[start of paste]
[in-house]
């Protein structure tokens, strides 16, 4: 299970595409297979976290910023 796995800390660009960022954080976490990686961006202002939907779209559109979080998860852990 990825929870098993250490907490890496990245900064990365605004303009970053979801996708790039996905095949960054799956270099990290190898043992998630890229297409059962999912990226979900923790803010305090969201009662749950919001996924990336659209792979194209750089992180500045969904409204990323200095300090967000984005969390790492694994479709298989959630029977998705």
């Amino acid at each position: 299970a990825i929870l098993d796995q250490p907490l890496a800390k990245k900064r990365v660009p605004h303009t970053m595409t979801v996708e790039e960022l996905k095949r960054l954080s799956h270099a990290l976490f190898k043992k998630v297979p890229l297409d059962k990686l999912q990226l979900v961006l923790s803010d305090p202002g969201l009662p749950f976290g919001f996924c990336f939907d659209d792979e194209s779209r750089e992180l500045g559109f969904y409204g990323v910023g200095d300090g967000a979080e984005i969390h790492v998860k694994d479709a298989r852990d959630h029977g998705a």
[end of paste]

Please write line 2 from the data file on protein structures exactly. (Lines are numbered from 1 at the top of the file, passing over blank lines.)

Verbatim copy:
């Protein structure tokens, strides 16, 4: 299970595409297979976290910023 796995800390660009960022954080976490990686961006202002939907779209559109979080998860852990 990825929870098993250490907490890496990245900064990365605004303009970053979801996708790039996905095949960054799956270099990290190898043992998630890229297409059962999912990226979900923790803010305090969201009662749950919001996924990336659209792979194209750089992180500045969904409204990323200095300090967000984005969390790492694994479709298989959630029977998705």